If you or someone close to you has been injured in what seems like a clear case of medical malpractice, we can help. At DeFrancisco & Falgiatano Personal Injury Lawyers, our experienced Syracuse medical malpractice attorneys can help you seek the compensation you need to put your life back together. We understand that these cases can be daunting, but you can rest assured we will try to make the process as seamless as possible for you.
“Res ipsa loquitur” is Latin for “the thing that speaks for itself.” When a case is tried on the legal theory of res ipsa loquitur, the circumstantial evidence in the case is so convincing that it removes possible causes of the patient’s injury other than the doctor’s negligence. Put another way, in situations in which a specific cause of an injury is unknown, res ipsa loquitur permits negligence to be inferred from the circumstances under which a injury took place, if the injury would not normally occur in the absence of negligence.
The doctrine may be applicable to certain medical malpractice cases, especially cases involving injuries during surgical procedures. For example, if an injury to an anesthetized patient occurs during surgery in an area remote from the operating site, res ipsa loquitur may be appropriate to establish malpractice. In such a scenario, the plaintiff would have to show that the surgeon can be presumed negligent because he or she had exclusive access to the patient’s body at that time, the injury would not have occurred in the absence of negligence, and the plaintiff did not contribute to the injury in any way. It is important to note that to rely on res ipsa loquitur, the plaintiff need not conclusively eliminate the possibility of all other causes of injury.
The New York Court of Appeals handled a case using res ipsa loquitur in 2013. In James v. Wormuth, the defendant performed a lung biopsy on the patient. At some point during the procedure, the guide wire dislodged inside the patient. The doctor tried to search for it but could not find it, at which point he decided to leave it in the body. Several weeks later, the patient experienced pain and underwent a procedure to remove the wire. He then sued the physician under the res ipsa loquitur theory. The trial court granted the defendant’s directed verdict, and the appellate court affirmed, reasoning that the plaintiff’s case failed to establish the elements of res ipsa loquitur. The “foreign object” rule did not apply because the wire was left in the body deliberately as opposed to unintentionally. As a result, there was no inference of negligence. Hence, the plaintiff would have had to call an expert witness to establish negligence, which the plaintiff did not do. The case highlights that even if you file a medical malpractice claim based on res ipsa loquitur, it is still important to thoroughly prepare for your case to make sure every legal element is shown.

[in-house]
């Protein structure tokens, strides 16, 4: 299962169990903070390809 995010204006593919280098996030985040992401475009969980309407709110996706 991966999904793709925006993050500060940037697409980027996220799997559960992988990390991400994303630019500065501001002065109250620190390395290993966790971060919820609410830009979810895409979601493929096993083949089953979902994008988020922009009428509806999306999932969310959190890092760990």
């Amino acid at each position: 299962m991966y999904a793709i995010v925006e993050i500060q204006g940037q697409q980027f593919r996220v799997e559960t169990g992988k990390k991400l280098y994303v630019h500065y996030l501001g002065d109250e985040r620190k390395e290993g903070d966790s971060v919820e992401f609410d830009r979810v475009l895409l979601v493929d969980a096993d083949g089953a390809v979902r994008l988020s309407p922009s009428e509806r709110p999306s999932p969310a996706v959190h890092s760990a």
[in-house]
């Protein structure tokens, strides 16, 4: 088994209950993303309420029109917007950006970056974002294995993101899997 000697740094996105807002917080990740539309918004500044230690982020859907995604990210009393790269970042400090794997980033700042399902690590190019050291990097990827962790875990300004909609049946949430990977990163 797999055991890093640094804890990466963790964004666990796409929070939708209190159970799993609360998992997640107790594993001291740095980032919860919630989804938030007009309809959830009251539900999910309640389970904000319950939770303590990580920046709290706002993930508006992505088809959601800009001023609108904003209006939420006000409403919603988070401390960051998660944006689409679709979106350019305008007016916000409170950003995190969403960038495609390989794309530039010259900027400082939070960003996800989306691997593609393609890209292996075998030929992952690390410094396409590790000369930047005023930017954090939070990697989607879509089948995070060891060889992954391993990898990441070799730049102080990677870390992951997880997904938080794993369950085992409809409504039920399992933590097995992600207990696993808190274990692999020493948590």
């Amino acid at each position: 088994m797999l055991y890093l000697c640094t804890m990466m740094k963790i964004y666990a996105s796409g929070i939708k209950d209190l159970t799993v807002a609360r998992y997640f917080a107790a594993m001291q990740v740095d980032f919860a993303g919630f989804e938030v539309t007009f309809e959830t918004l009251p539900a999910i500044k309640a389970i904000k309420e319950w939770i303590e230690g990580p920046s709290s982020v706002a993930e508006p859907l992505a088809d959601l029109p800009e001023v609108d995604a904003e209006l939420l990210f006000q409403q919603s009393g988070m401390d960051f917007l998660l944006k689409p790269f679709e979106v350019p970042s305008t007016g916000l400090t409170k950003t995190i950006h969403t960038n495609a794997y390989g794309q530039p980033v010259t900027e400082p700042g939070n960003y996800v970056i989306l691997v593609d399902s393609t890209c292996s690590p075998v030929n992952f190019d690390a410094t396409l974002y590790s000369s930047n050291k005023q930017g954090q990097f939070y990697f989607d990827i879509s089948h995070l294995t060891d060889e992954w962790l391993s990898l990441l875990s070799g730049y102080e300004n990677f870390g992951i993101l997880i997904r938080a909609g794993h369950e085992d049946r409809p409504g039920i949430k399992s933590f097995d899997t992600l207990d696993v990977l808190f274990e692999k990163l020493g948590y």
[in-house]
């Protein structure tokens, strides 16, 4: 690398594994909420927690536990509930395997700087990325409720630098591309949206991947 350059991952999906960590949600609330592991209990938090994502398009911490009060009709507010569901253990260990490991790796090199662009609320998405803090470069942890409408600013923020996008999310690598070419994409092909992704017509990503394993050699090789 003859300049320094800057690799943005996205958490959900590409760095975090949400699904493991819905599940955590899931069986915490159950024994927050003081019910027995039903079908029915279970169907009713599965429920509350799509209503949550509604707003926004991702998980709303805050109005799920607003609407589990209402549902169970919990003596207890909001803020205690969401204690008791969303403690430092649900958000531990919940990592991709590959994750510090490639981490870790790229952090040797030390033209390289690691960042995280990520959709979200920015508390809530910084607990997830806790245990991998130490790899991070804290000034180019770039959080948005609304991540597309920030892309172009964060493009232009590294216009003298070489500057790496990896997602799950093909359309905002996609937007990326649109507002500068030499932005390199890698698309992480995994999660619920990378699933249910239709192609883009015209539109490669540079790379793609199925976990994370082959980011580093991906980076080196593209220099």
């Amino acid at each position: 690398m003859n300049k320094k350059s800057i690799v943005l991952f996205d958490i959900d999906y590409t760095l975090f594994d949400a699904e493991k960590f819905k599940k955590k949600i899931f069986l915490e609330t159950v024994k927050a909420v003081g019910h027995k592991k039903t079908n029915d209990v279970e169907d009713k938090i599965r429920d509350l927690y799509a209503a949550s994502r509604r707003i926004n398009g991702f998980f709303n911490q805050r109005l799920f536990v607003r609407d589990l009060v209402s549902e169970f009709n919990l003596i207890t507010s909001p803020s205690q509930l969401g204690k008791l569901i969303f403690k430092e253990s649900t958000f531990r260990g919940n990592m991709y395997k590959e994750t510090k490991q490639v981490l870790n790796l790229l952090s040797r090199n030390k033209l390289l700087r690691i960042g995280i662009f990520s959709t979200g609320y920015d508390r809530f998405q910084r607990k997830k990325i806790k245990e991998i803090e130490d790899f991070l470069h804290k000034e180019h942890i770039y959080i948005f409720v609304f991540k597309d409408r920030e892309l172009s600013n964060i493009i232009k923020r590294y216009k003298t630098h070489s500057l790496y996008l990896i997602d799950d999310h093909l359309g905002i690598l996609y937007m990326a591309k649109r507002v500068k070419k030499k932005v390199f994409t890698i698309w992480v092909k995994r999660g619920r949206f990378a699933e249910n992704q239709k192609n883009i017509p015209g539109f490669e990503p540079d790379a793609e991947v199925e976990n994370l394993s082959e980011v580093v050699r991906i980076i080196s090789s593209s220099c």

Another medical malpractice example of res ipsa loquitur would be the discovery of a surgical item left in a patient’s body following a surgical procedure. In this situation, the only explanation would be that the surgeon or a member of the surgical staff was negligent. Put simply, the jury in this type of case could infer malpractice under the doctrine of res ipsa loquitur from the mere occurrence of the event and the defendant’s relation to it.
While res ipsa loquitur cases are rare, they do arise in malpractice cases. If you or someone close to you has been injured due to a medical professional’s negligence, you need to reach out to a skilled Syracuse medical malpractice attorney who can help. At DeFrancisco & Falgiatano Personal Injury Lawyers, we can scrutinize the facts of your case and determine which legal theory would be appropriate. To discuss your legal rights and options with a member of our team, call us at 833-200-2000 or contact us online.
More Blog Posts:
Anesthesia Errors in Syracuse and New York, Syracuse Medical Malpractice and Personal Injury Lawyer Blog, December 27, 2017
Wrongful Death Arising From Malpractice in Syracuse and Across New York, Syracuse Medical Malpractice and Personal Injury Lawyer Blog, December 18, 2017